Mellow Monday

As Monday draws to a close, I sit here thinking of the highs and lows my family have gone through over the past few weeks. For those who don’t know, my mum suffered a fall at her nursing home and had a severe bleed to the brain. After two operations to remove the blood clots left behind, she has now been transferred back to our local hospital, still under critical care.

I think the lowest day was when she went in for her second operation. I was called into a private room by one of the junior neurosurgeons. He was given the task of explaining to me that the medical team had agreed not to resuscitate my mum if she coded on the operating table. I was informed she didn’t meet the mark for ICU care. He watched me silently and I fidgeted under his gaze. Was I supposed to break down and cry? Was he waiting for me to become hysterical? He kept repeating the words until I asked him if I should be reacting differently; should I fight for her and refuse the DNR status. He kindly informed me it wasn’t my decision to make. So why the long pauses?

My highest moment was seeing my mum open her eyes after the second operation and speak to me. I could understand most of her words and I felt so happy to hear her again. Just the little cheeky grin, a giggle at my youngest son’s antics was enough to make me feel whole again.

I’ve reached a plateau. The brain has to heal. We have to heal as a family. I have to be patient and stop pushing the doctors, but I fear the lack of momentum means they will push her back to the nursing home without rehabilitation. Another statistic in care that doesn’t need to improve her life. I fear that as I watch my mother slowly realise her predicament the light will die out in her eyes and she will relinquish her fragile hold on life. Already paralysed on the left side, this recent haemorrhage has caused a weakness on her right side. She doesn’t respond to her right foot being tickled.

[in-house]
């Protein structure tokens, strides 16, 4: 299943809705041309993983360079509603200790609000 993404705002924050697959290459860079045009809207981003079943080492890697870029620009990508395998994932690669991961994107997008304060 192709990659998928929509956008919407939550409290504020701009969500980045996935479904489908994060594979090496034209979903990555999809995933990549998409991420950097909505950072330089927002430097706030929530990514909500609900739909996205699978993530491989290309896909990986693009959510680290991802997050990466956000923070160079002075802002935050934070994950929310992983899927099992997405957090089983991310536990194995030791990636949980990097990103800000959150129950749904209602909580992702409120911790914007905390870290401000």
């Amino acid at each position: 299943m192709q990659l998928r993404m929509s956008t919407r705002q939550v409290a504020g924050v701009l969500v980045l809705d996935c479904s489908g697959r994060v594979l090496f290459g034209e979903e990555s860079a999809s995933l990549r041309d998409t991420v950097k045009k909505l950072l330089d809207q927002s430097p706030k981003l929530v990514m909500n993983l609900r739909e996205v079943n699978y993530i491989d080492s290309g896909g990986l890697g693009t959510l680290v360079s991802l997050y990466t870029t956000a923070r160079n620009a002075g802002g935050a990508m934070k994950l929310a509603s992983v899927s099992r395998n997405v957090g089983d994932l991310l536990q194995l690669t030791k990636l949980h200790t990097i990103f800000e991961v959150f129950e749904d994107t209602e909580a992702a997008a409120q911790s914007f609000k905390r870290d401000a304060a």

As this night draws out I think of what the future holds. What we once considered difficult has now increased to impossible. The hope we once held is further in the distance. I’m sitting on the plateau and I’m happy not to move. Maybe it’s not such a bad thing to stay where we are right now. Pity I’m not that kind of person. What would you do?

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9 responses to “Mellow Monday

  1. Keep going, keep fighting. She’s in a better place than she was a week ago, that’s got to be good. Eileen xx

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  2. My heart goes out to you. What would I do? i would treasure the moments with her and pray for her healing and ask others to do the same

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  3. I agree with Vintage 1956 – keep fighting. If the light and recognition is coming back into her eyes hopefully she’ll see something that will make her want to fight to keep that light on.

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    • I hope so Trent. It’s a long road ahead and she’s walked it before with her previous stroke. I don’t know how far she is willing to go this time. But I will be there to push her along the way. Just need a recharge myself!

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  4. Hey Eloise. My heart goes to you and your family. Since you ask what would you do, I’ll answer genuinely. For me, it would depend on my mom’s age and the possible outcome. Someone at 65 has a very different possible future recovery compared to an 85 year old. It’s tough either way, but it’s OK to fight if it’s worth it and it’s also okay to let go if it isn’t. A big hug for you.

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